process works, talks about his plans for the future and advises to watch for an
announcement regarding next year’s award ceremony, which will be shown on
Question: Some of our readers may
not be familiar with the DICE Summit, or the Academy of Interactive Arts and
Sciences. Could you tell us what the purpose of the DICE Summit is, and why
gamers should be interested in it?
Paul Provenzano: The Academy
of Interactive Arts and Sciences is a non-profit professional academy for people
in the game industry. The Academy exists to honor the best in the industry and
to help foster discussion in order to create better games. The D.I.C.E. Summit
(Design, Innovate, Communicate and Entertain) is meant to bring together
creative people in the industry to discuss game design, development and other
issues involved in creating games. The Interactive Achievement Awards have been
presented for six years. Gamers should care about the Academy in the same way
moviegoers pay attention to the Oscars, or the Grammy’s for music. The Academy
functions as a way for the public to know what our own industry thinks is the
best, and that is not always the best selling game or the one you might have
Q: The AIAS’s mission is to
“Recognize and promote games as an art form.” How do you go about doing this in
a world where some people still perceive video games as being nothing more than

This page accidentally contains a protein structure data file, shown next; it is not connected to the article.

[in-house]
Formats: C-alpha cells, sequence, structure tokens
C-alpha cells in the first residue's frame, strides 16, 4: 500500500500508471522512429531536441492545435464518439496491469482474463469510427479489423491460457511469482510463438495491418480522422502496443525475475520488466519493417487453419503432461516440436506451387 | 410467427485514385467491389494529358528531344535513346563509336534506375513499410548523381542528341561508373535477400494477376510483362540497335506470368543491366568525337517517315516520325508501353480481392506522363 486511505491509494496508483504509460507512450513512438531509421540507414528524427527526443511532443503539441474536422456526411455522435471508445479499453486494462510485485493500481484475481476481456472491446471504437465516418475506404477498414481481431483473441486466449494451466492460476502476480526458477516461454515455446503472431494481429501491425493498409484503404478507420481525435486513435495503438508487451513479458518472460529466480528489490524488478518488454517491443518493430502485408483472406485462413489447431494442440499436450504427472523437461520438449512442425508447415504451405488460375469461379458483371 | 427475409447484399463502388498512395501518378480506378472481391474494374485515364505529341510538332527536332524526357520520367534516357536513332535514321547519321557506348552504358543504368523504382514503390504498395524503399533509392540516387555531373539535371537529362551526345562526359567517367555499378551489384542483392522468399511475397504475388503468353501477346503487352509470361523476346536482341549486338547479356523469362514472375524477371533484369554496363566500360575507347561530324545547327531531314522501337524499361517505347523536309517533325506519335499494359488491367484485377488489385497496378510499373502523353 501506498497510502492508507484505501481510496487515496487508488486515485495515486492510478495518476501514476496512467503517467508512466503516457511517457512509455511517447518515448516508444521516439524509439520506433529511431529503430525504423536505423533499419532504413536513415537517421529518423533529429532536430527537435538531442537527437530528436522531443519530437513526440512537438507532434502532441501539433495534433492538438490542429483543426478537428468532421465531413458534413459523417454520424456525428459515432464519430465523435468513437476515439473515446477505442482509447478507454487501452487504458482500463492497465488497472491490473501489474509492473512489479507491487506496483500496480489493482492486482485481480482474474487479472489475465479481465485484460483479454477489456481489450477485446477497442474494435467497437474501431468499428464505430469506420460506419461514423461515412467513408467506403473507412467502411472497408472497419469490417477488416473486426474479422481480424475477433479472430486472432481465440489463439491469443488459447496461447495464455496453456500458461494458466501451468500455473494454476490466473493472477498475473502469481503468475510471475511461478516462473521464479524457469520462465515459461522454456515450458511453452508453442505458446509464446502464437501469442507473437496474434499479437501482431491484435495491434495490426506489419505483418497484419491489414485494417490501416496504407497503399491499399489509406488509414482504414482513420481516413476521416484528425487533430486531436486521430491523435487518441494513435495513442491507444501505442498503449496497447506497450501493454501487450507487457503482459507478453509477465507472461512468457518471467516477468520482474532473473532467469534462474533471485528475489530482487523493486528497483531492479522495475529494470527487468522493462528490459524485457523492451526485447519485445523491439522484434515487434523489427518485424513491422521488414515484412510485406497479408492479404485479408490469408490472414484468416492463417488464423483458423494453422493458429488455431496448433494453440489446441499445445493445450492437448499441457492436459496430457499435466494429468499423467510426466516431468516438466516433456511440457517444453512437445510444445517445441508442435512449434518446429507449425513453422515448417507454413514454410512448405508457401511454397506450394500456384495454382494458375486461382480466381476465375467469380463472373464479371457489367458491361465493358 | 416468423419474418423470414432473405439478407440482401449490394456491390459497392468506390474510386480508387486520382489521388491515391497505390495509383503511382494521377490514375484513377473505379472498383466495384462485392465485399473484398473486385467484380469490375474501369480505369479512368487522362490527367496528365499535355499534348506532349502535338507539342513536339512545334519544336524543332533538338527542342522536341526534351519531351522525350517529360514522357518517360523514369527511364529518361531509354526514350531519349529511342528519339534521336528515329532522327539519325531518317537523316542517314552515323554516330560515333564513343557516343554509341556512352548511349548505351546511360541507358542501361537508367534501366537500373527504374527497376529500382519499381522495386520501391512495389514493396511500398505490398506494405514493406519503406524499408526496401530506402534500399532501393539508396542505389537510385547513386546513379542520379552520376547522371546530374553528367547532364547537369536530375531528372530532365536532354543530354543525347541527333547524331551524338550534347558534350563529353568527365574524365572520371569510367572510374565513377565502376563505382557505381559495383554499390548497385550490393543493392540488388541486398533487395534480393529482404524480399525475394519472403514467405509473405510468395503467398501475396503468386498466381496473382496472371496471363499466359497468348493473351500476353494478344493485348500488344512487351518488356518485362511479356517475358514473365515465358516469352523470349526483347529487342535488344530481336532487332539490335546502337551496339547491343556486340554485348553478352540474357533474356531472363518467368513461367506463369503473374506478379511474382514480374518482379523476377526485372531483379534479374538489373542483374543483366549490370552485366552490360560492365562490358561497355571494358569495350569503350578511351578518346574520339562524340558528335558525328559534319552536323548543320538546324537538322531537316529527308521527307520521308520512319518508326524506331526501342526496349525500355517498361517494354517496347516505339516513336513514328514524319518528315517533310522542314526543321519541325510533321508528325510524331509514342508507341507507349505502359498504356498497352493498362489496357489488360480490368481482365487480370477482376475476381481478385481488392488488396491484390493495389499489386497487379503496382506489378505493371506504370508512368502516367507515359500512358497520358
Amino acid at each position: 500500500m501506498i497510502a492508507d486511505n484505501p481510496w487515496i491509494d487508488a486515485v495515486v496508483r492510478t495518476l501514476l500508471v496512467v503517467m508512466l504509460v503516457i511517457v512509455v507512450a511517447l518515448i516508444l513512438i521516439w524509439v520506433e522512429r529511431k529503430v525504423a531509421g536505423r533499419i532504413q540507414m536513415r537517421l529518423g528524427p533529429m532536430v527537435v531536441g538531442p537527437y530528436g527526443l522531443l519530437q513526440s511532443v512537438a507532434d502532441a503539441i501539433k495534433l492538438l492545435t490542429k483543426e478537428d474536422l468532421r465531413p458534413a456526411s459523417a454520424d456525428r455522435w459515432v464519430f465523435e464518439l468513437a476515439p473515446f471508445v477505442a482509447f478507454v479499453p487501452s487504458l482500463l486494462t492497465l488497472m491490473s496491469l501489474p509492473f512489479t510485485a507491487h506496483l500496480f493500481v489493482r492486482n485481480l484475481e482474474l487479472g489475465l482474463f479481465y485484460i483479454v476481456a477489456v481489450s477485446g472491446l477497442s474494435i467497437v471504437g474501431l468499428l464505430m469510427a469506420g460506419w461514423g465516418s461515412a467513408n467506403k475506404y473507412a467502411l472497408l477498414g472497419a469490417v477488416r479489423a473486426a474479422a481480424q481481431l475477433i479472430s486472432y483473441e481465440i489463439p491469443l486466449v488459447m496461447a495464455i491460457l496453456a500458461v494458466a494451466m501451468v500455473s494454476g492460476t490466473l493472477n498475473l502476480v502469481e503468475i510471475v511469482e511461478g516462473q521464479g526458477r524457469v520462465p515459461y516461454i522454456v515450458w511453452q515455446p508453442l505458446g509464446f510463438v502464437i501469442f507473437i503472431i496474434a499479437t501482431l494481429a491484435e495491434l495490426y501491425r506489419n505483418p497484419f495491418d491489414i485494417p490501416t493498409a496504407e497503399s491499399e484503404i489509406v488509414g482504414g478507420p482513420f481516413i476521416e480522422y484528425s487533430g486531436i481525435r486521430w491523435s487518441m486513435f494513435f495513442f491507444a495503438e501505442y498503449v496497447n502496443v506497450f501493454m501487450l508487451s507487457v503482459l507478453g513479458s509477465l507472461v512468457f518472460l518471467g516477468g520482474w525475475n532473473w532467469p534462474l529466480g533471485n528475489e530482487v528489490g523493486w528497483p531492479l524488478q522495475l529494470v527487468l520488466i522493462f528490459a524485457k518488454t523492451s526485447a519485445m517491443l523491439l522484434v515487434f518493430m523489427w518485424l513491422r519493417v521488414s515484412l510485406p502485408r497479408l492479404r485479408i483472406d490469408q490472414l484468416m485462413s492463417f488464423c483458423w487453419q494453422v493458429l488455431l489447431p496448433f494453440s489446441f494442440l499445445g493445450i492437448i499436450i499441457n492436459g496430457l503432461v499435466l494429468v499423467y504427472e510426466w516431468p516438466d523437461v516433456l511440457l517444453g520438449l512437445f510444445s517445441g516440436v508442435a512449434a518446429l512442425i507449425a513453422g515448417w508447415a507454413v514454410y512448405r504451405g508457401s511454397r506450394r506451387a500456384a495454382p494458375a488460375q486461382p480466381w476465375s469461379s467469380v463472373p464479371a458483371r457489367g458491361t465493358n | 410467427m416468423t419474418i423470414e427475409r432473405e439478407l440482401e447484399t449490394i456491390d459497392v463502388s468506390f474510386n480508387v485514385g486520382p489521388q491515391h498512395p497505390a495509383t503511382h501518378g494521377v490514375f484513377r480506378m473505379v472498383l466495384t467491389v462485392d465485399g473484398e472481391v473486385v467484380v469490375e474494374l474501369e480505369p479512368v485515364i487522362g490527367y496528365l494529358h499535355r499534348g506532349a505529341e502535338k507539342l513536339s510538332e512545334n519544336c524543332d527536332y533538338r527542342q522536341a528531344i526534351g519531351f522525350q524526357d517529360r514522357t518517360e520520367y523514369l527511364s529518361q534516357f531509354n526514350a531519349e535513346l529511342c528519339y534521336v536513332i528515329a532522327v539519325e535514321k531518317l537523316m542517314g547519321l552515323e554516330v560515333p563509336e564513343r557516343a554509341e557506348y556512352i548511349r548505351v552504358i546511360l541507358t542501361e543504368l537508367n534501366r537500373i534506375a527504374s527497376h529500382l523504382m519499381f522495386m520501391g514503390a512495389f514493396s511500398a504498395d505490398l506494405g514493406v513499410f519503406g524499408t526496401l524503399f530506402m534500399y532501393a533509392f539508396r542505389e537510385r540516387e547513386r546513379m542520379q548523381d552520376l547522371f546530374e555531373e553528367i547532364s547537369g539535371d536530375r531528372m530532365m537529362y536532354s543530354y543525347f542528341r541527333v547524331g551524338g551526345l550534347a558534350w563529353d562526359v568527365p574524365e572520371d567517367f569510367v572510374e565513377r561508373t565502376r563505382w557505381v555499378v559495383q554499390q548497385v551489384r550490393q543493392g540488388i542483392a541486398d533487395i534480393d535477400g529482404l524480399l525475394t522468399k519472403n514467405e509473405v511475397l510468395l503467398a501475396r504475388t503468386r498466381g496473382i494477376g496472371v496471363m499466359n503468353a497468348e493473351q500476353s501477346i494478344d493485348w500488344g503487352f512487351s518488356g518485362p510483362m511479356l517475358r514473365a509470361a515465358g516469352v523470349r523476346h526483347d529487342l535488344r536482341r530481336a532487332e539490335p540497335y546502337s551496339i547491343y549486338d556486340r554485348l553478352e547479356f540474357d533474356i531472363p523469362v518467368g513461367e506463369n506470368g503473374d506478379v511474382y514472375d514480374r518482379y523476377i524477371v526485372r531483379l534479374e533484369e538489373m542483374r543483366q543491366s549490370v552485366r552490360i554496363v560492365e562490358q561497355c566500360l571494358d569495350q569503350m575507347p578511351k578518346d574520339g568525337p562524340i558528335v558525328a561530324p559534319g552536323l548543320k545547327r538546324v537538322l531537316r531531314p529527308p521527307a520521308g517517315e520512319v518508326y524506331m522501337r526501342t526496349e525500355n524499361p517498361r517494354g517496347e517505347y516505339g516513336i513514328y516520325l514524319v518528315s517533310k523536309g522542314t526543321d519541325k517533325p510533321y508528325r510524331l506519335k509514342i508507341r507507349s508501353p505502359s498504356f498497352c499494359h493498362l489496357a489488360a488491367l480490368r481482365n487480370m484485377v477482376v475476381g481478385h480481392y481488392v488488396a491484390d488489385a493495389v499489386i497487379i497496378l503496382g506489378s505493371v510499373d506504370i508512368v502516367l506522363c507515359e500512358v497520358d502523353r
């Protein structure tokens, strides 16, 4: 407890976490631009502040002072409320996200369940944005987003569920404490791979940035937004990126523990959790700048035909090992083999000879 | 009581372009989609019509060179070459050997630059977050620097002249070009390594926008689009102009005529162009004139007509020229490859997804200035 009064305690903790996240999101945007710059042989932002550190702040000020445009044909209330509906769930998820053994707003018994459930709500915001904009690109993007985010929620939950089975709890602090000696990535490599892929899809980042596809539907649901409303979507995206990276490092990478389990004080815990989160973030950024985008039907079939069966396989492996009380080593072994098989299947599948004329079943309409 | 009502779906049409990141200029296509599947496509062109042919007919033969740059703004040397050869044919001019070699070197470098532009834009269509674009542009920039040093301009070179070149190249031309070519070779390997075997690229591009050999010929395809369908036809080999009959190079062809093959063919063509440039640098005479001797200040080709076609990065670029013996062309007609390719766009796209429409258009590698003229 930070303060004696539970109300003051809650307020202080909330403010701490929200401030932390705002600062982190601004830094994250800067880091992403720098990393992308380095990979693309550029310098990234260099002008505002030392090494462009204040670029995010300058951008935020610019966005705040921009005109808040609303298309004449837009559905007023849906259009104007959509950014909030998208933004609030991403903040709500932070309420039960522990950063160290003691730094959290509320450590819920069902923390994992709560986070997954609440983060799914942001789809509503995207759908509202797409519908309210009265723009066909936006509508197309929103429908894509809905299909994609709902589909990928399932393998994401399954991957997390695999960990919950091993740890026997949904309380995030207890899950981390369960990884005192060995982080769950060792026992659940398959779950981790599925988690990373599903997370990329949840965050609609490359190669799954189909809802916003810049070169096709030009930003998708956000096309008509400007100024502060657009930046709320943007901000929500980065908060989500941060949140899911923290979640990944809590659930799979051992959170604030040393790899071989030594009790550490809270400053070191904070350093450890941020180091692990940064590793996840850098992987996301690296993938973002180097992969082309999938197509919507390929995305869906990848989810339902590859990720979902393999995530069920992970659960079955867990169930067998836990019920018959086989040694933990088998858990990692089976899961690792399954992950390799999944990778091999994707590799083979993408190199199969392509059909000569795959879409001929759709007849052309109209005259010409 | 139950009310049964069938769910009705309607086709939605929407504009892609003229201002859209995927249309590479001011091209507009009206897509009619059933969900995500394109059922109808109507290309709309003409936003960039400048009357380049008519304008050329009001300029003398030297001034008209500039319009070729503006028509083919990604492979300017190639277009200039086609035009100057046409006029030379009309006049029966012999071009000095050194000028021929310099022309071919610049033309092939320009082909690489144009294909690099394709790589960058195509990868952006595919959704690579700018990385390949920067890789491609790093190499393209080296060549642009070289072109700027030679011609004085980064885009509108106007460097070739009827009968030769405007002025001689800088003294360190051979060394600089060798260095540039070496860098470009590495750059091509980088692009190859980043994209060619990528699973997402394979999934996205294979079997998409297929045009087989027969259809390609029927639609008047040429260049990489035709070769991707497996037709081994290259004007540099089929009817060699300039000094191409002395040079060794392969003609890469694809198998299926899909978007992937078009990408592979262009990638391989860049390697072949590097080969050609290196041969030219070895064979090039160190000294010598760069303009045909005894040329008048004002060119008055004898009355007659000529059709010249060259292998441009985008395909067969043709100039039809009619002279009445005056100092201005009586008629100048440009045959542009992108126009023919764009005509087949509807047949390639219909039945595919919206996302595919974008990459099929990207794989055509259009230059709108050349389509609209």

a child’s play-thing?
PP: The Academy’s Interactive
Achievement Awards are meant to highlight the wide variety and diversity of
interactive entertainment that people sometimes lump together as “video games.”
Q: Can anyone attend the
Interactive Achievement Awards ceremony, or is it strictly for industry
PP: The Awards are for
Academy members, D.I.C.E. Attendee’s, Finalists, Sponsors and invited guests.
But this year the public can see the Awards for the first time on TV. We will be
making an announcement shortly about that.
Q: The list of announced speakers
is pretty impressive. How do you decide who should be a speaker at the DICE
Summit? Have there been any requests/suggestions from game developers or anyone
PP: The Academy Board of
Directors of the Academy has a D.I.C.E. speaker committee in which the President
and select board members meet, discuss and e-mail suggestions and topics that we
feel should be covered. We then seek these people out and find out if they are
interested in being a part of D.I.C.E. In the course of the year any number of
people and their PR departments approach us, but basically it’s an invitation
only event for speakers.
Q: How are the winners selected?
Who are the judges? Are the Interactive Achievement Awards like the Oscars,
where Oscar recipients have the option to join the Academy and vote on future
PP: The process begins with a
call for entries. The Academy posts categories and accepts submissions based on
a submission meeting the description of the category. We have a peer panel
process where senior Academy members with expertise in specific types of games
form committees that have played all the games in a given category. The Peer
panels review the games, discuss them and also add in games that might not have
been directly submitted but were important to the category for the year. After
much discussion the panels vote on the finalists that then go to the Academy
where the Academy General membership votes.
Not all Academy members vote in all